Today we honor the birthday of Aaron Burr. Yes, Aaron Burr. Breathe. Bear with me for a second.
Much as he is portrayed in the smash-hit HAMILTON, Burr was an incredibly complex figure—intelligent and charming, while simultaneously being calculating, arrogant, and unapologetic in his actions. Had his choices and temperament been different, his political legacy might have been more in keeping with his contemporaries, maybe even on par with his arch nemesis, Hamilton.
No matter what, Burr is an inextricable thread in our nation's fabric.
So let's dive in, shall we?
As you know from the musical, Burr’s father and mother died young. Burr and his sister were left in the care of their aunt. Burr’s father had been a Presbyterian minister and president of Princeton (then called the College of New Jersey). Enrolled at age 13, Burr graduated three years later, summa cum laude.
During the Revolution, Burr served under Benedict Arnold, Israel Putnam, and briefly worked for George Washington (while GW was in NY). He also commanded troops at the frontier outpost of Westchester, NY. After the war, Burr became an attorney. But first, he “studied the law” by reading books in Philip Schuyler’s personal library. (While Hamilton fought in Yorktown, Burr was thumbing through volumes in the Schuyler Mansion in Albany.)
After proving himself in the courts of both Albany and New York City, Burr was appointed Attorney General of New York in 1789. Two years later, he ran against and defeated his library host and somewhat mentor, Philip Schuyler, for the U.S. Senate—which, of course, inflamed the animosity between Burr and Schuyler's son-in-law, Alexander Hamilton. Six years later, Schuyler reclaimed his Senate seat, defeating Burr, who blamed Hamilton for the election’s outcome.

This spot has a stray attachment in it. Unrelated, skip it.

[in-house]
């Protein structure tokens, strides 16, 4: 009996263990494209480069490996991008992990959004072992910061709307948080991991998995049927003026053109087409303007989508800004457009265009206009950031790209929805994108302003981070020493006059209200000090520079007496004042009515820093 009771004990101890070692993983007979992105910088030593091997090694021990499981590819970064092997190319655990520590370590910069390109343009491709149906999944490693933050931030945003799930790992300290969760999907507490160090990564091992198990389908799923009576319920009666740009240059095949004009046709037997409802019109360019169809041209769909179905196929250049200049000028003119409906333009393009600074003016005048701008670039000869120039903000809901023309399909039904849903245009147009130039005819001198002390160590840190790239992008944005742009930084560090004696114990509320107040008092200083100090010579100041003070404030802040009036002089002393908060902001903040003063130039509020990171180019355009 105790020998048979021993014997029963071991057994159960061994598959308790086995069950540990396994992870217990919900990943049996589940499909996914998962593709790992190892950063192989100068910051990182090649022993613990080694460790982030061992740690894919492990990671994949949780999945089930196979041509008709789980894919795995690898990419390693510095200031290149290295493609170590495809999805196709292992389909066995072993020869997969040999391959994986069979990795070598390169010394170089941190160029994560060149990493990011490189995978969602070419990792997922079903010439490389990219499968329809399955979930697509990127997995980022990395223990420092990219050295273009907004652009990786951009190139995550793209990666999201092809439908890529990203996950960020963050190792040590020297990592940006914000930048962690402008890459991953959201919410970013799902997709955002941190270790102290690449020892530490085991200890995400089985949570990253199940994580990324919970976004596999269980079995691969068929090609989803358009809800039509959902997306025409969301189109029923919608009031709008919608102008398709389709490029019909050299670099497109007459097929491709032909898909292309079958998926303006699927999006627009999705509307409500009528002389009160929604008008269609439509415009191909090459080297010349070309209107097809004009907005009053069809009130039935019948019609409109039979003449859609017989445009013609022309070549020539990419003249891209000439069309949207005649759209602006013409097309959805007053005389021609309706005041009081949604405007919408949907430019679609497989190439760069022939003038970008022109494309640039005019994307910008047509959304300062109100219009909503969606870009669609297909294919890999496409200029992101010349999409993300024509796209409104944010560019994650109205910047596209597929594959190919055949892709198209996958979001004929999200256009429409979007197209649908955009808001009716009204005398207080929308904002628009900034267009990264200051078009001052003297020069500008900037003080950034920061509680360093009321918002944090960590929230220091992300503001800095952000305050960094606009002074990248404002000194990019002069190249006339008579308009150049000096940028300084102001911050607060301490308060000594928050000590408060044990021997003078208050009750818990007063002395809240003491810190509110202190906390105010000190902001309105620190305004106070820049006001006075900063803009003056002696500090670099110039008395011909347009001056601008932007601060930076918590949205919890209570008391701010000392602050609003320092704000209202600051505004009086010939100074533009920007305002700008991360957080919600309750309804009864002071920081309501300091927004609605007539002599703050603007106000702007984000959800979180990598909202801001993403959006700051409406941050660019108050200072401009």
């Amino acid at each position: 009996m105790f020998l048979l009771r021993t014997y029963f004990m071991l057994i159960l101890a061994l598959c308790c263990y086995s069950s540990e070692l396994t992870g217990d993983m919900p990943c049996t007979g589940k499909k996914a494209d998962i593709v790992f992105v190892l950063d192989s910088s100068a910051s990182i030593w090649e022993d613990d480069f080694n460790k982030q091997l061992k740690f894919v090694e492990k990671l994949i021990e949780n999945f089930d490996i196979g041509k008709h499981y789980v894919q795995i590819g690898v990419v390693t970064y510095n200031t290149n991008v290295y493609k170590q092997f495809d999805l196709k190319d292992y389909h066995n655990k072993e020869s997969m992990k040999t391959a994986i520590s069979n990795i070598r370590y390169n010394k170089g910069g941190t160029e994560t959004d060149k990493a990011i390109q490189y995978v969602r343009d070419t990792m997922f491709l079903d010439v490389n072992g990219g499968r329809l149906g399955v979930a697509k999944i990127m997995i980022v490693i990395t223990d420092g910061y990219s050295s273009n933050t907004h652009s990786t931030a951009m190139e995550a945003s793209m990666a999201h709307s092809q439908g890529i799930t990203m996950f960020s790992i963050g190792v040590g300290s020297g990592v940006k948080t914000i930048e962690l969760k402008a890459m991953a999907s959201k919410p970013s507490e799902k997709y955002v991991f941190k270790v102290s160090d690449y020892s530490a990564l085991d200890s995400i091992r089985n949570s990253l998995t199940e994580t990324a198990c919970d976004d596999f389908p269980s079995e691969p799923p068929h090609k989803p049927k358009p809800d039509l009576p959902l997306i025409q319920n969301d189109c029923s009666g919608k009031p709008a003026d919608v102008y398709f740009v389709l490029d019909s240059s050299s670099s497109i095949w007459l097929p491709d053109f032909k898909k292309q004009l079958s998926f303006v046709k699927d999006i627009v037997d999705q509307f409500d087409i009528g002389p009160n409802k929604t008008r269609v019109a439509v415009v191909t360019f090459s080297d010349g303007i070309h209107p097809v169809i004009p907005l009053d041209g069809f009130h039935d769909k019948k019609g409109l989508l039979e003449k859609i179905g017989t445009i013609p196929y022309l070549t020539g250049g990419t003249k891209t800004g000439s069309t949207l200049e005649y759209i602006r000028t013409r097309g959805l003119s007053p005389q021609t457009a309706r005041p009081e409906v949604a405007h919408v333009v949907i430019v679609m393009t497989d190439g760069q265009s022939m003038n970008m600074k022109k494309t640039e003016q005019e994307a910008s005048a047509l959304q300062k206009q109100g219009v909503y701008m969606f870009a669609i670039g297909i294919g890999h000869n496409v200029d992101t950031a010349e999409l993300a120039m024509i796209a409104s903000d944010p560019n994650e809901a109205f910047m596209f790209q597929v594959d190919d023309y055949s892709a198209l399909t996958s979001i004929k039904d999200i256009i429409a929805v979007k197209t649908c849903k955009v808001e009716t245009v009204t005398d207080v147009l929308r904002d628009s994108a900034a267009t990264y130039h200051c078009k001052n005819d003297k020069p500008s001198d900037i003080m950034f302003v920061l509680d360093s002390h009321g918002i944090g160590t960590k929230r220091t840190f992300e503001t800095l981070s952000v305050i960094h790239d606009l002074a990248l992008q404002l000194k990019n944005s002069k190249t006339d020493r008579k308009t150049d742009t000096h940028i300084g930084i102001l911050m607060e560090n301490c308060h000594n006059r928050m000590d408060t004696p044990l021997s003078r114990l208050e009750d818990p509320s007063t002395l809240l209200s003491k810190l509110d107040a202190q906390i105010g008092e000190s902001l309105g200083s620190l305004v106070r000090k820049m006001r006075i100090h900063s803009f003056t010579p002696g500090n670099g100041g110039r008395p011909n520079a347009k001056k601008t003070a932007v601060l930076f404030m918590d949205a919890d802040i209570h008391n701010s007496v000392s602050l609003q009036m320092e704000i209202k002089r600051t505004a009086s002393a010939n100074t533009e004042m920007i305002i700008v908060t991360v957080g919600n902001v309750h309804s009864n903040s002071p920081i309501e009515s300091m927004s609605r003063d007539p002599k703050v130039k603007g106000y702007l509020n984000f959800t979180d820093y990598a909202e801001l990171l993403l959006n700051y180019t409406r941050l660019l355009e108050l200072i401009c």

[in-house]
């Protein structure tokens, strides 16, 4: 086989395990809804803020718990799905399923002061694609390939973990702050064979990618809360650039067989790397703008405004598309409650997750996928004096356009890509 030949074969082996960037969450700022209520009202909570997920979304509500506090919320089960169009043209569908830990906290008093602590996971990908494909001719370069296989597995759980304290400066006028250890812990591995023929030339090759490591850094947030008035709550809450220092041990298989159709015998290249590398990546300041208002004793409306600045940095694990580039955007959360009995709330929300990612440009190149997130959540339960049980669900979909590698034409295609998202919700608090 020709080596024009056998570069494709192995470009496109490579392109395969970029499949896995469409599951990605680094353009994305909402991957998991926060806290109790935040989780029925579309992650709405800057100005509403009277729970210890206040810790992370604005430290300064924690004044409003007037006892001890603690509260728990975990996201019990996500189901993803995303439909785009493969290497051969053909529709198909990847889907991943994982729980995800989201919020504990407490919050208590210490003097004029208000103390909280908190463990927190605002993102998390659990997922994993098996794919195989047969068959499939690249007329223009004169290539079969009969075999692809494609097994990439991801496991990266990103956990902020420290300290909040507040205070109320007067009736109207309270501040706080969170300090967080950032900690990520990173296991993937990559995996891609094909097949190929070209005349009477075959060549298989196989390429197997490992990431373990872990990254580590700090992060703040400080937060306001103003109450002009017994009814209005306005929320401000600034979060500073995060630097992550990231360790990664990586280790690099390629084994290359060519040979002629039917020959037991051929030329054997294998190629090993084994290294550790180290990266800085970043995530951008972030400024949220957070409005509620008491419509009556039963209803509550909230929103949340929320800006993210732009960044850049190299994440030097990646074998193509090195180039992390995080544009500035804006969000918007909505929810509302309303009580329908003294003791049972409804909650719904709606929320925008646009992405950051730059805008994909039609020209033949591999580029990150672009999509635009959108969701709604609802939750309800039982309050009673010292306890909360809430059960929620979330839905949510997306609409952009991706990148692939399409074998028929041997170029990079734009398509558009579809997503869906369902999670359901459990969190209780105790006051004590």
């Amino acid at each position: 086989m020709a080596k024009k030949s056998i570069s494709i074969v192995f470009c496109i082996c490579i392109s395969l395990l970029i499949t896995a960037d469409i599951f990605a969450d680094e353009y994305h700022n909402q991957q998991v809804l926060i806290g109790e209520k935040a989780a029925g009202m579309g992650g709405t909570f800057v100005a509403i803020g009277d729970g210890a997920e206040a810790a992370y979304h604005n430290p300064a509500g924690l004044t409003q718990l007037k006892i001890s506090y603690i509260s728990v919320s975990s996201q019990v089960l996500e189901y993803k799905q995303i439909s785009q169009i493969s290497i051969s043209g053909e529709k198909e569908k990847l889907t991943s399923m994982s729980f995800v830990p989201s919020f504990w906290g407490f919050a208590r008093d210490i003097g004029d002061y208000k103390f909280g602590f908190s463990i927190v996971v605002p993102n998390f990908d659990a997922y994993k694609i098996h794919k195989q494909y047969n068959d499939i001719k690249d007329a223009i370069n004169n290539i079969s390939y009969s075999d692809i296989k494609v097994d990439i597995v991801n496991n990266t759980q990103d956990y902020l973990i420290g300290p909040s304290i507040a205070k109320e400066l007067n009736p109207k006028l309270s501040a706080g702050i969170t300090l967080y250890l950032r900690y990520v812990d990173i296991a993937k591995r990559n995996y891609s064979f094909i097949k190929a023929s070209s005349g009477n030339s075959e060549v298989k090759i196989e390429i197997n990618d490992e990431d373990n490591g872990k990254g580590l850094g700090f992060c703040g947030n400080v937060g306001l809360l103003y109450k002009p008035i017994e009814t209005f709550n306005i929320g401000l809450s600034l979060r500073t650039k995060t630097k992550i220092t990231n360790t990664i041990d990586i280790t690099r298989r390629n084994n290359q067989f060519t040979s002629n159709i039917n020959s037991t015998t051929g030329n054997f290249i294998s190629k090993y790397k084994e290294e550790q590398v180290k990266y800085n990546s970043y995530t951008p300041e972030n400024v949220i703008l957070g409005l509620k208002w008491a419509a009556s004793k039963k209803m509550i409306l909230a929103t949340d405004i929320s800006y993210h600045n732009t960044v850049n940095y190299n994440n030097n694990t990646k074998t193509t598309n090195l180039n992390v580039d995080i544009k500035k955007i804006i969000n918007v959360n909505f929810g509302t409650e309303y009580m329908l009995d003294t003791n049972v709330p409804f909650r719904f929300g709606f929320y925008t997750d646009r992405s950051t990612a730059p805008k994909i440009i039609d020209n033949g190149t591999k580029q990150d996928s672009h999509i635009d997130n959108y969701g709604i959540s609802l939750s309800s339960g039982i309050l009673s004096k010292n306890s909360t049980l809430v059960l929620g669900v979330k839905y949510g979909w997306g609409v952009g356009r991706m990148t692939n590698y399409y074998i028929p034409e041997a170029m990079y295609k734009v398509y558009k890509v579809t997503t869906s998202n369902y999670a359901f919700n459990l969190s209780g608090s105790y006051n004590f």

Then, in 1800—again as you’ll know from the musical—Burr lost the presidency, largely due to Hamilton supporting Jefferson. Hamilton loathed Jefferson but he hated Burr even more. Burr served as Vice President, from 1801 to 1804.
After his Vice-Presidency, Burr ran for New York’s governorship. Four years before, Hamilton had promoted the candidacy of his brother-in-law, Stephen Van Rensselaer, (Peggy’s husband) against Burr’s candidate in that election. When Burr lost his own race in 1804, which Hamilton also opposed, he had had enough. He challenged Hamilton to a duel, and famously shot him while Hamilton fired his pistol into the air.
After that, Burr’s career was never quite the same. In 1807, he was even arrested and tried for treason on charges of plotting to take over Spanish-held lands in Louisiana and Mexico and to separate American territories from the United States to establish an independent republic. Burr was acquitted, but he could never shed the scandal.
His reputation now completely tarnished, Burr’s political life was effectively over. He would die in poverty in 1836—on the same day, ironically, that the divorce his second wife wanted from him was finalized. Her attorney: Alexander Hamilton, Jr. Karma is a cruel mistress….
Despite all this, Burr's work still influences our modern-day world. For instance, Burr founded The Manhattan Company, which became JPMorgan Chase, one of the largest financial institutions in existence today. Additionally, Burr was one of the most prominent opponents to the Alien & Sedition Acts—anti-immigrant and political- censoring legislation with connotations and ramifications still being debated today.
Here are details about how a duel worked in the 18th century, although Lin-Manuel Miranda’s “Ten Duel Commandments” https://www.youtube.com/watch?v=m7iHmuco_zo is a brilliant synopsis.
How does a duel work:
Here is a duel from the AMC show Turn, about the Culper Spy Ring:
Sources on Burr: